How do we maintain trust in advertising in a time of increased skepticism of the media? One way is through claim substantiation. During the 2017 ERSP Self-Regulation Summit held in conjunction with the Government Affairs Fly-In in Washington, D.C., our panel of advertising lawyers weighed in on how to navigate the complex world of claim substantiation.
We were joined by moderator Jeffrey Greenbaum, managing partner, Frankfurt Kurnit Klein & Selz PC, and panelists Linda A. Goldstein, partner, Baker & Hostetler, Edward F. Glynn, Jr., partner, Locke Lord LLP, and Ivan Wasserman, partner, Amin Talati Upadhye.
Our panel of experts touched on some big questions in claim substantiation:
Q: Do you have reasonable basis for the claims you’re making?
Wasserman says it’s important to look at your claim in the context of your marketing ads as a whole. What’s the nature of your product and the nature of the claim?
Glynn says that the biggest challenge comes with health/medical types of claims, such as dietary supplements. For example, the FTC in May sent additional refund checks totaling almost $2 million to people who bought Pure Health or Genesis Today green coffee bean extract supplements under false pretenses from Walmart and other retailers.
Be sure to spell out that you are not making a claim that requires a “five star review.” Don’t forget, when all is said and done, you are responsible for the claims you make!
According to Goldstein, the Federal Trade Commission (FTC) wants fairly robust human clinical studies to prove results. What are the benefits you’re touting? Most important of all, studies need to be able to match the claim. You’re not going to be able to make claims you can’t support. Simple as that. If studies show significance, but the ads don’t match study results, that’s a big problem.
And of equal importance, make sure the people in your marketing department are communicating with the people running the study to have the most accurate information.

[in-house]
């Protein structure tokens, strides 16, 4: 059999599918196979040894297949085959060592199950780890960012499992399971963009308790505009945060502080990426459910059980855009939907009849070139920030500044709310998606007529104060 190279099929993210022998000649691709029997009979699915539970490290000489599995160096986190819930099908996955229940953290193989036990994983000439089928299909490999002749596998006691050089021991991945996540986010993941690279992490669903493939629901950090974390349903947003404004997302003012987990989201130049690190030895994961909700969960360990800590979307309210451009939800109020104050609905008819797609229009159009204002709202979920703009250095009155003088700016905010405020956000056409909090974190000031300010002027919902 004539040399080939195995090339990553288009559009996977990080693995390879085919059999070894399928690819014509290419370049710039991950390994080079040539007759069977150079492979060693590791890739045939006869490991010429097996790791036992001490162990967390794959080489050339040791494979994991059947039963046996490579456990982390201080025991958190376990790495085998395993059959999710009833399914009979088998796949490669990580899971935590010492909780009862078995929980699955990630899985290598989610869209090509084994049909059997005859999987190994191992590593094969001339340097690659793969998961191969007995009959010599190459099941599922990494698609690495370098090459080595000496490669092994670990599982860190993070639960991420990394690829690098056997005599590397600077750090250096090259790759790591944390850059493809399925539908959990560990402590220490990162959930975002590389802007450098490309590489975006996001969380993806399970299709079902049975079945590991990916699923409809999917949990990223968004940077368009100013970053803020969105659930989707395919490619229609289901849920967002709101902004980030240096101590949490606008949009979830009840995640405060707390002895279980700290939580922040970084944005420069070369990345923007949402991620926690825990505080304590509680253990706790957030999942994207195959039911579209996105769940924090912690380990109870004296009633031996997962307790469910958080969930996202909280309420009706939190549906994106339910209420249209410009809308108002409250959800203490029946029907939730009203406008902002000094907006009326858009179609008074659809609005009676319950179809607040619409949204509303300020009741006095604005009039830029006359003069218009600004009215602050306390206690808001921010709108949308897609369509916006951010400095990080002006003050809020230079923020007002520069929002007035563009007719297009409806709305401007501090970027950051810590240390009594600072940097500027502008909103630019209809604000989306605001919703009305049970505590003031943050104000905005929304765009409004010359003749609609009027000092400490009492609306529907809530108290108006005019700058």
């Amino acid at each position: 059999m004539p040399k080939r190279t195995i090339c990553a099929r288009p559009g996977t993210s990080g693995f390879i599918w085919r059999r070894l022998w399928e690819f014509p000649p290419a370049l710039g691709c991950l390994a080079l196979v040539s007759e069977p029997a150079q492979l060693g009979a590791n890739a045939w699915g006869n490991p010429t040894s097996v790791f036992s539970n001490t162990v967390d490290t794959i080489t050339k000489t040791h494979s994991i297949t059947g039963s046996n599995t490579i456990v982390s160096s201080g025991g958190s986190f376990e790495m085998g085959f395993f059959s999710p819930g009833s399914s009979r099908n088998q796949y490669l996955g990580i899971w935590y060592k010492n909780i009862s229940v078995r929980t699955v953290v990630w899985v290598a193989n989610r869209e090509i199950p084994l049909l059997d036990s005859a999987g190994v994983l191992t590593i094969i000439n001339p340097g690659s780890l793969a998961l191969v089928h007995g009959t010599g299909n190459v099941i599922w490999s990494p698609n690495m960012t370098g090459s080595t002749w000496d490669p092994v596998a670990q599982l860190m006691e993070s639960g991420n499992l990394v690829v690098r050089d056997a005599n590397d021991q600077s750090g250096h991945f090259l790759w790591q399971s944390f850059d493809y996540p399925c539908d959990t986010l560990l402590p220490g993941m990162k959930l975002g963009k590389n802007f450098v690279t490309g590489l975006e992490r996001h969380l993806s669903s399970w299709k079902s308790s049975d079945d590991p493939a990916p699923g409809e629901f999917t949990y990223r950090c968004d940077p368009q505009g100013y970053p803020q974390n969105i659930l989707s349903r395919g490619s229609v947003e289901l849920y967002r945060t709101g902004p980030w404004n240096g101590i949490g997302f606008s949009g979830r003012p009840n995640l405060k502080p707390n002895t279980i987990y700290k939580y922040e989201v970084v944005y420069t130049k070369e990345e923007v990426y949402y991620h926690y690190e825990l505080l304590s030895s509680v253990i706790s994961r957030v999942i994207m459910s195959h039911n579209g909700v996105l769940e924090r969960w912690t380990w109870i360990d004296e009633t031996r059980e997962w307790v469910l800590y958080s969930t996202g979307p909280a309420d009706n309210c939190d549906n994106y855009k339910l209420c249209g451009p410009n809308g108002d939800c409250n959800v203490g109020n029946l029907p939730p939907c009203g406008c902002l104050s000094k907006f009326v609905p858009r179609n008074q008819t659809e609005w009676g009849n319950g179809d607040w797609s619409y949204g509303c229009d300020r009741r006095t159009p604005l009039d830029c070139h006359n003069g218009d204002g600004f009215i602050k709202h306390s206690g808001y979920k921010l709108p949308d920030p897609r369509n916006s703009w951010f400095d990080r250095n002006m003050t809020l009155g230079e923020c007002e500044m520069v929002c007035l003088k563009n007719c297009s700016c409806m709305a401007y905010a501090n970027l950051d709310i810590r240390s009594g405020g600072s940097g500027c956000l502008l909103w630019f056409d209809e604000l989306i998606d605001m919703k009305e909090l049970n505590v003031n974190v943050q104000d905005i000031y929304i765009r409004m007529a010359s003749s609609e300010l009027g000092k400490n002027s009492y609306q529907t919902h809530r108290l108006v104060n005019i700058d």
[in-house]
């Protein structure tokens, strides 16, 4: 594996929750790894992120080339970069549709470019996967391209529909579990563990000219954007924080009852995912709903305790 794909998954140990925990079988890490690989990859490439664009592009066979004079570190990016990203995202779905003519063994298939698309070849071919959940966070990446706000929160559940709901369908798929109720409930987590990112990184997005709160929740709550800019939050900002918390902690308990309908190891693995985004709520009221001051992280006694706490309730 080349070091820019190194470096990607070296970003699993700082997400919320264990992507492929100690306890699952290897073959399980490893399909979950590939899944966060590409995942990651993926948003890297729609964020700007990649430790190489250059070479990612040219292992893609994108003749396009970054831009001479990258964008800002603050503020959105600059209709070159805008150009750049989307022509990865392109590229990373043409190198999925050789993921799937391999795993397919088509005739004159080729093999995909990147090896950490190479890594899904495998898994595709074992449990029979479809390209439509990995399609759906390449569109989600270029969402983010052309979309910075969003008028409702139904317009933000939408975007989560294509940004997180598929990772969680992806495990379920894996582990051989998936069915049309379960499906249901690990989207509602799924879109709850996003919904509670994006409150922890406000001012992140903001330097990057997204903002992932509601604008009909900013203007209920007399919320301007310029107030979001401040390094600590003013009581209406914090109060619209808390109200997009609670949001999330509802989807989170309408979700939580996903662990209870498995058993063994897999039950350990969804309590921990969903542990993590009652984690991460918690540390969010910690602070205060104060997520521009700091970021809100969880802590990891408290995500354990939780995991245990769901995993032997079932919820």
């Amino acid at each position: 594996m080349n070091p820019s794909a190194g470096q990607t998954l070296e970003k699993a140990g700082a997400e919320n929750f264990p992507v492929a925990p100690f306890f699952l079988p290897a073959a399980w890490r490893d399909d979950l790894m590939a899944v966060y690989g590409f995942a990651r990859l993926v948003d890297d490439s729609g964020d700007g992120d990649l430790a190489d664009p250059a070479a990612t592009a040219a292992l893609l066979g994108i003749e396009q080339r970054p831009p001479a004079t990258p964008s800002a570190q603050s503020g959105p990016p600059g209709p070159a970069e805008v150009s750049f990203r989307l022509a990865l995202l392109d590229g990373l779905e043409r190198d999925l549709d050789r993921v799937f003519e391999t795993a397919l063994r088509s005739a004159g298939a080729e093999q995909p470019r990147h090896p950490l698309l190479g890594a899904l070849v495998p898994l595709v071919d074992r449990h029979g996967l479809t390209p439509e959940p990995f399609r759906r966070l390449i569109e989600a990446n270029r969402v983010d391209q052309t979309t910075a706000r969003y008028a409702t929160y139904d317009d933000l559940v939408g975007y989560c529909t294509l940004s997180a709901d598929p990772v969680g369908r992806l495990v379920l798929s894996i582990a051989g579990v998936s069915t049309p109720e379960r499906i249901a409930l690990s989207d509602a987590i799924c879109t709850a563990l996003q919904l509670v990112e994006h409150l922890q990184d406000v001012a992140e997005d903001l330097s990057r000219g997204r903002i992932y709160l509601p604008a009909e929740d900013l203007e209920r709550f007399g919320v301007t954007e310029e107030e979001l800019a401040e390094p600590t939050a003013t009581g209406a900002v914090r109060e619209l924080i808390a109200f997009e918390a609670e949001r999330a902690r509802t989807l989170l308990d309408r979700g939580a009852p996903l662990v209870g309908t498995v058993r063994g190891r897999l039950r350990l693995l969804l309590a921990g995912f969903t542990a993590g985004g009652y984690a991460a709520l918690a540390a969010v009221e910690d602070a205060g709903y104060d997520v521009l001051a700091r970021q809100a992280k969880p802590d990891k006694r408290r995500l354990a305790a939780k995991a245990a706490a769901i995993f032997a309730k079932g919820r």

Q: Are clinical studies enough to back up your claim?
According to Wasserman, you need to be absolutely aware of the entire body of research/evidence out there relating to your claim. And this of course means going beyond your research in clinical studies. The FTC may already know of alternative evidence out there and as a direct marketer, you need to be just as informed.
Goldstein says to take a look at the specifics of your study. One way to examine this is by bringing in an expert in the field to review the findings from your study. When your claims are being reviewed by the FTC, they will take your study to their experts to verify and it will become the “battle of the experts.” You will have peace of mind knowing you’ve done your homework.
About the Author
Bill McClellan serves as ERA's Vice President of Government Affairs. Prior to joining the association, Bill worked as a lobbyist at the Georgia Automobile Dealers Association, covering the state legislature and Georgia's congressional delegation. Before working for the GADA, Bill managed political campaigns at both the congressional and state constitutional levels.